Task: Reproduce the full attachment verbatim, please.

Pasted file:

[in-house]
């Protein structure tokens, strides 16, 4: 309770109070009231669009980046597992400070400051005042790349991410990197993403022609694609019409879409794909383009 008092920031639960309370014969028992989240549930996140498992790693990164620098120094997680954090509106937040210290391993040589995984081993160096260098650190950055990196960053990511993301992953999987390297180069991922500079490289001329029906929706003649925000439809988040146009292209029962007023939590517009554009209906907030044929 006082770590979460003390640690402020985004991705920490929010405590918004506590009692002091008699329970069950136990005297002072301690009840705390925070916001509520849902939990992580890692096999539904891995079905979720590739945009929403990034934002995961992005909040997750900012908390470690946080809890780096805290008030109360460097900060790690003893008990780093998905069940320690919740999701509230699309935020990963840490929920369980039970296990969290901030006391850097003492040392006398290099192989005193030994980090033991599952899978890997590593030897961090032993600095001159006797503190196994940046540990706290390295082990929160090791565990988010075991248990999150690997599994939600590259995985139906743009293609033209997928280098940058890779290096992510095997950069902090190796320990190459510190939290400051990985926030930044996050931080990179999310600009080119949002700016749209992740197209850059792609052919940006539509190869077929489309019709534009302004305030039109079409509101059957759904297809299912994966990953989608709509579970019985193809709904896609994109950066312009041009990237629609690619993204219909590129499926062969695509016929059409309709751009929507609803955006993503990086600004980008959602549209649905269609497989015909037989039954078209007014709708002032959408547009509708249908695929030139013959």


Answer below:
[in-house]
């Protein structure tokens, strides 16, 4: 309770109070009231669009980046597992400070400051005042790349991410990197993403022609694609019409879409794909383009 008092920031639960309370014969028992989240549930996140498992790693990164620098120094997680954090509106937040210290391993040589995984081993160096260098650190950055990196960053990511993301992953999987390297180069991922500079490289001329029906929706003649925000439809988040146009292209029962007023939590517009554009209906907030044929 006082770590979460003390640690402020985004991705920490929010405590918004506590009692002091008699329970069950136990005297002072301690009840705390925070916001509520849902939990992580890692096999539904891995079905979720590739945009929403990034934002995961992005909040997750900012908390470690946080809890780096805290008030109360460097900060790690003893008990780093998905069940320690919740999701509230699309935020990963840490929920369980039970296990969290901030006391850097003492040392006398290099192989005193030994980090033991599952899978890997590593030897961090032993600095001159006797503190196994940046540990706290390295082990929160090791565990988010075991248990999150690997599994939600590259995985139906743009293609033209997928280098940058890779290096992510095997950069902090190796320990190459510190939290400051990985926030930044996050931080990179999310600009080119949002700016749209992740197209850059792609052919940006539509190869077929489309019709534009302004305030039109079409509101059957759904297809299912994966990953989608709509579970019985193809709904896609994109950066312009041009990237629609690619993204219909590129499926062969695509016929059409309709751009929507609803955006993503990086600004980008959602549209649905269609497989015909037989039954078209007014709708002032959408547009509708249908695929030139013959």